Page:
Until I walked out the door and saw this sign in the front window. 


I have worked at a bike shop.  I know how much of a hassle working on department store bikes can be.  I mean, they’re not meant to be repaired, their makers’ business models rely upon you buying one of their bikes, putting it in the garage and throwing it out when the tires go flat.  Often it’s cheaper to replace the whole bike than to pay for parts and labor on a repair—especially since they can be so difficult to repair.  So I understand why this shop might feel that working on department store bikes is not worth their time. 

It’s not just this shop either.  Check out this tirade about department store bikes.  He says a cheap bike has recently appeared at his office bike rack. I don’t care where a person buys their bike if they actually ride it to work. 

Same goes for the local bike shop that won’t work on department store bikes.  If the bike needs repair, it means that it’s probably getting ridden—and any bike that actually gets ridden deserves the all the care and service necessary to keep it safe, serviceable and fun.

In 2005 Bicycling Magazine published an article about one group of people that rides department store bikes.  It calls them the invisible riders because they “don’t ride for fun, fitness or camaraderie.  They ride to stay alive, earn money, and support their families.”  It is the best article Bicycling Magazine has ever published.  You can read it here

There are invisible riders everywhere.  The easiest way to spot them, aside from their department store bike, is that they’re likely riding on the wrong side of the road.  They’re riding to some of the most physically demanding, lowest paying, and spiritually demeaning jobs our society has created.  Ask any one of them and I’m sure he’ll tell you that he’d rather be driving a car, but he’ll also tell you that his bike is his ticket to freedom.  He rides to survive, to support himself and his family, and hopefully one day to bring financial security. 

It is the highest use of the bicycle.  And that bicycle deserves to be repaired. 

Monday, December 17, 2007

Maybe you don't care...but you should

Hey Gang, I'm in Rico, Colorado and I just had my third consecutive weekend of riding over snowy trails.  But I'm no dummy.  This time I'm doing it on my cross country skis.  Let me tell you, turning  a corner at 20 mph is much easier (and more fun) on skinny skis than skinny tires.   While I enjoy this winter wonderland, Ryan has still been riding and thinking about stuff.  And you're fortunate that he's willing to share it with all of you loyal Hooptedoodle readers. 

For those of you who don’t pay attention to any of the sports outside cycling the “George Mitchell Report” was released last Thursday.  Contained in the Mitchell Report were the findings of an investigation into the use of performance enhancing drugs in Major League Baseball.  The report concluded, among other things, that the “steroid area” began in about 1988 and went until…well…..I’d say last Thursday. Eighty-nine players were named in the report.  Names such as Roger Clemens (of course.), Lenny Dykstra, (really?), and Mo Vaughn (MVP eh?) were on the list along with many others you have heard of and others you haven’t.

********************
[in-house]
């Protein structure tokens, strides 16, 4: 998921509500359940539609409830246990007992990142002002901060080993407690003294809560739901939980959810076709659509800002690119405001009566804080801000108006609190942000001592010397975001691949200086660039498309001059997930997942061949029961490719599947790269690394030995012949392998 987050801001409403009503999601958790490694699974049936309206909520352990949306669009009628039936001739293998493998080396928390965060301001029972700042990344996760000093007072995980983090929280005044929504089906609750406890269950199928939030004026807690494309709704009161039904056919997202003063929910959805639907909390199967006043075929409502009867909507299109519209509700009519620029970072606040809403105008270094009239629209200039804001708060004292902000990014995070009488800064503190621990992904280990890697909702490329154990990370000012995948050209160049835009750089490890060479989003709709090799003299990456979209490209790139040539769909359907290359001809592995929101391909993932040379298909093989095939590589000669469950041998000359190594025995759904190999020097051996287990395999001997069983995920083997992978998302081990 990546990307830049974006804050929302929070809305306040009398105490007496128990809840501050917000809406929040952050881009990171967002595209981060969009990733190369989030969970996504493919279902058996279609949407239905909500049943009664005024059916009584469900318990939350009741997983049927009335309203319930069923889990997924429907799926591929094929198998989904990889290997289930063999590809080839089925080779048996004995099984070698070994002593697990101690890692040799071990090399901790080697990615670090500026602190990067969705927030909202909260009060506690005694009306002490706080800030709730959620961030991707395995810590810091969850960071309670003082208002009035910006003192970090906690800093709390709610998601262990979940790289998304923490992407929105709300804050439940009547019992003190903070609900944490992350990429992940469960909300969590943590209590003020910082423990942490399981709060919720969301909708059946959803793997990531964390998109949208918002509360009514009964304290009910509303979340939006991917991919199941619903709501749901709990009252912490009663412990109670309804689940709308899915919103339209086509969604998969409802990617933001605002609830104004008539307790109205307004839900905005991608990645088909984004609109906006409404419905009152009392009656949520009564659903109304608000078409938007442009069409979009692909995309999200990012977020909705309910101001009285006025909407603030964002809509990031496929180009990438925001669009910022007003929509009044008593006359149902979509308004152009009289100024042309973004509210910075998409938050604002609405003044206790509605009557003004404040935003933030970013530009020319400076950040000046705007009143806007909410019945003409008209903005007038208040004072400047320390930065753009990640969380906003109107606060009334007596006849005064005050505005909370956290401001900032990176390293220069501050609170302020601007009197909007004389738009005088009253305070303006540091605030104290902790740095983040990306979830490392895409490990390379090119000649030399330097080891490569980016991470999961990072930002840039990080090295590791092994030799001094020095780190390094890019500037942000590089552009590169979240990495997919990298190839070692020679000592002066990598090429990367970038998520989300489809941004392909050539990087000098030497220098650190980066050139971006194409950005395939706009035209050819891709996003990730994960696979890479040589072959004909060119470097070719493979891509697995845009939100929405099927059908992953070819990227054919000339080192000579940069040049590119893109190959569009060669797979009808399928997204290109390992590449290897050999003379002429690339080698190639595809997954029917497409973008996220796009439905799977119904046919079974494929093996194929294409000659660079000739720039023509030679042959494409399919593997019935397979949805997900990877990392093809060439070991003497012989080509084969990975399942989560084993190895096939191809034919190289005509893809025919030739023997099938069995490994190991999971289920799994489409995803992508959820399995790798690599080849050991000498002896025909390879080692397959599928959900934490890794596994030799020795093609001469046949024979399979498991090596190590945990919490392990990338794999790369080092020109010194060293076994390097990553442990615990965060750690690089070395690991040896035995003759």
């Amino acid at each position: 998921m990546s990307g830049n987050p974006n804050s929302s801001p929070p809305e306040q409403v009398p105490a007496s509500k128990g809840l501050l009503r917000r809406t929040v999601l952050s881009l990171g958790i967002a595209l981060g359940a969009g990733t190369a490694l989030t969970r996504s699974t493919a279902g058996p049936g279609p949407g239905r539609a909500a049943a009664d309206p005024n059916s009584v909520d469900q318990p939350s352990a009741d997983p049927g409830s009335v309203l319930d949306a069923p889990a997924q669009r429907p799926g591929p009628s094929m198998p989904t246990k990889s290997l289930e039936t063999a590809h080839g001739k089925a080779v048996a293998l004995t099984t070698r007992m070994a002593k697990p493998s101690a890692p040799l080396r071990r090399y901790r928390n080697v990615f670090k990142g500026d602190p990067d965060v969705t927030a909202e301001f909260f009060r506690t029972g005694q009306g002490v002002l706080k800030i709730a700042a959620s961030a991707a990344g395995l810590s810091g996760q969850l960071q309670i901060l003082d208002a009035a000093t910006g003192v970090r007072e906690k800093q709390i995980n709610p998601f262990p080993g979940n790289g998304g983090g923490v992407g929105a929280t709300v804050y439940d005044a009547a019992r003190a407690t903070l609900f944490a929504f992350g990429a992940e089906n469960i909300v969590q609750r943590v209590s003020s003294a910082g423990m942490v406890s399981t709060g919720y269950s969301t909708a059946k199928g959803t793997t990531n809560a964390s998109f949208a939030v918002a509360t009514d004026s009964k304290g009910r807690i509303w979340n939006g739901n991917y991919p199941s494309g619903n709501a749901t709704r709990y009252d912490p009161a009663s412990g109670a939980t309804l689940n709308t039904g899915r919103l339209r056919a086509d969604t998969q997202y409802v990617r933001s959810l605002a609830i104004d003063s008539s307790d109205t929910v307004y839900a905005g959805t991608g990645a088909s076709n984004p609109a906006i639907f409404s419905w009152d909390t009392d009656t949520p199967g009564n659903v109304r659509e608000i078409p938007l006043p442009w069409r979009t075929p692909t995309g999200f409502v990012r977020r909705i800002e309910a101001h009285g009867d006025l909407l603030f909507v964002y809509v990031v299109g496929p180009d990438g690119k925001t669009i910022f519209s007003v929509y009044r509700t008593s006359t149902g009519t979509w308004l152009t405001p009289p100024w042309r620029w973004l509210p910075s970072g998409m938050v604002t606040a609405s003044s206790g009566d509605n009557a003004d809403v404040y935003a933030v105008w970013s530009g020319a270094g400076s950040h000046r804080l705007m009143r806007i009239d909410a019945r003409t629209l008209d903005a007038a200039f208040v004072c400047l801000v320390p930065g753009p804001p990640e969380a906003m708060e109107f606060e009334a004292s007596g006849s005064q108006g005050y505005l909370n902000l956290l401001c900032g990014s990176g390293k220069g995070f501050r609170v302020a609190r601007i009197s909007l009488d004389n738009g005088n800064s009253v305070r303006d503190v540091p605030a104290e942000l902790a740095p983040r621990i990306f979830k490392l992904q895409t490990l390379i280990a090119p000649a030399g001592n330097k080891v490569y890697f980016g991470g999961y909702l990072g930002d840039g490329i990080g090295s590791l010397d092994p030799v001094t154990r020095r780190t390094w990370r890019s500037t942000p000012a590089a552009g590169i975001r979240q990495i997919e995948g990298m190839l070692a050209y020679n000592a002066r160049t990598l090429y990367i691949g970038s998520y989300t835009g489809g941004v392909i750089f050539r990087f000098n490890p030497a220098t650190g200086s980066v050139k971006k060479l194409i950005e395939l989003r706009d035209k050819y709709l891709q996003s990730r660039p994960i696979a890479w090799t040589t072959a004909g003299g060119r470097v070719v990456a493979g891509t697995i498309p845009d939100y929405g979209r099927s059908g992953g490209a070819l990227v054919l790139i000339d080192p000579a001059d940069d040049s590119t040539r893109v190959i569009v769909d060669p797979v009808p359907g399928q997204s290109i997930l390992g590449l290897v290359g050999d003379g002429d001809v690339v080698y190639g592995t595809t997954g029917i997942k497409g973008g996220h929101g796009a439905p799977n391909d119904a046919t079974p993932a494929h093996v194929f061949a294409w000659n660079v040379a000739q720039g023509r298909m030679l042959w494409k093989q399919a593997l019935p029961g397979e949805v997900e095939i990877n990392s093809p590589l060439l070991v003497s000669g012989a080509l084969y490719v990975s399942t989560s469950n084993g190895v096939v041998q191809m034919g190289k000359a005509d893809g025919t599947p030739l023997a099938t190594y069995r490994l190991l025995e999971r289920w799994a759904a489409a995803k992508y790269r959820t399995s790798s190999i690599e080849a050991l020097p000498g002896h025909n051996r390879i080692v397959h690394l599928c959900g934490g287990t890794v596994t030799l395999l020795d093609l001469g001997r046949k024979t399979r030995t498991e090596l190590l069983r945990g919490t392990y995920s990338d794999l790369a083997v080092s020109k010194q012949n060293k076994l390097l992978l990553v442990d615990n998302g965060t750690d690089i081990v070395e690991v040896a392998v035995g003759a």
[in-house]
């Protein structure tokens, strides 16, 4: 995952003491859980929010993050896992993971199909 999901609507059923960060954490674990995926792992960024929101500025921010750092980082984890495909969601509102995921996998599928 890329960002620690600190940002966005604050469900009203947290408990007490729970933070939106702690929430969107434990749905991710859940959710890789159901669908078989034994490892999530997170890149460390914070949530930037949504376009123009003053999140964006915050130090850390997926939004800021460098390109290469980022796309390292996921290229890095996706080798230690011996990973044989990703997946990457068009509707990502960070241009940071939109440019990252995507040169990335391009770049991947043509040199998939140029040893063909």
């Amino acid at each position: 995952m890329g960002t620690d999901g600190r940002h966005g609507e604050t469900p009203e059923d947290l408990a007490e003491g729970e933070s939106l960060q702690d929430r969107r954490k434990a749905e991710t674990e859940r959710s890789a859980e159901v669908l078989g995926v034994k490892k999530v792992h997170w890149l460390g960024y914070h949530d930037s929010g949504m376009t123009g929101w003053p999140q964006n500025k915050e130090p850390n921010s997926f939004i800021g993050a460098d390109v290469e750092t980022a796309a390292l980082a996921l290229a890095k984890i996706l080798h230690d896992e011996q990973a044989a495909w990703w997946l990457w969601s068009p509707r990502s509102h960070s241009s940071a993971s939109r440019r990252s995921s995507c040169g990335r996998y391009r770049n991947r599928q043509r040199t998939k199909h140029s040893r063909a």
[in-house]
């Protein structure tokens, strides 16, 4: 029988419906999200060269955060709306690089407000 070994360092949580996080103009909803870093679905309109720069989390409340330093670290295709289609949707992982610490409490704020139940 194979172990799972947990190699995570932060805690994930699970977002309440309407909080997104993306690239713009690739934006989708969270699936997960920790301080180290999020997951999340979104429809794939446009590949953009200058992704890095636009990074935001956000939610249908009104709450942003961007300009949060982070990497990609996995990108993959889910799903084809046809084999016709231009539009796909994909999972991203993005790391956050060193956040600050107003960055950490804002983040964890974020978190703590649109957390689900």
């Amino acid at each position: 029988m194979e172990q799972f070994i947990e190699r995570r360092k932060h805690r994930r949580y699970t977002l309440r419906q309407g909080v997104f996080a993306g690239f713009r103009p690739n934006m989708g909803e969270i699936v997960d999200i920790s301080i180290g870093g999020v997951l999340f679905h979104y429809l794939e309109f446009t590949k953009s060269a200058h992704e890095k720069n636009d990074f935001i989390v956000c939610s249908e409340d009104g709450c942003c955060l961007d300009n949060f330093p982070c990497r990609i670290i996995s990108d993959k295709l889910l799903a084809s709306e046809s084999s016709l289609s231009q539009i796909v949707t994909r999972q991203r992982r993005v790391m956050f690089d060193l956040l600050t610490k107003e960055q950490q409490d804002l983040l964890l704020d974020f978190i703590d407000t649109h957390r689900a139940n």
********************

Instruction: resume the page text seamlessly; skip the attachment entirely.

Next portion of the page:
I know, I know.  Many of you think, “Who cares?”   Well, I do.  Looking back many of the players listed do not surprise me at all.  I always doubted that Roger Clemens could be that dominant in his 40’s.  I always thought it was more than   coincidence that Barry Bond’s hat size grew as fast as his single season home run totals.  I am not disappointed that these “larger than life” heroes are tarnished, what bugs me is that no one seems to care.

At first I didn’t either.  That was until a few Sundays ago.   On a warm November day I set up a ‘cross course in my backyard for my three year old son, Matt.  After watching me race all season he wanted to participate himself.  So he and I set up a course complete with barriers (overturned wagon), a run up (over the deck) along with concrete and grass. 


I explained to Matt the rules, or at least the ones he would care about, and off we went.  To my surprise Matt was really into this race.  He would dismount his big wheel to get over the barrier and the run-up and rode his bike with a reckless abandon that I had not seen before.  It was great and we’ve had a few other races since then. 


So why should you care?

As a baseball fan, competitor, and a person who strives to have integrity it makes me furious that everyone wants baseball to “move on”.  I typically don’t pay much attention to sportswriters or care that much about their opinions, but it seems that everyone wants to treat this as some sort of “growing pain” in baseball.  Not me, not anymore.  Baseball owes it to the sport, their fans and the athletes (good and bad) to set an example that this is NOT what they wanted and treat it as such.  They should start by investigating every lead they have.  If they find that a player was using performance enhancing drugs, erase their stats for that period of time, take the championships that their teams have won out of the record books, and if they are still playing give them the proper suspensions.  Last but not least, start a real testing program.  Take a class from professional cycling, at times they make it look like a witch hunt, but at least they are trying.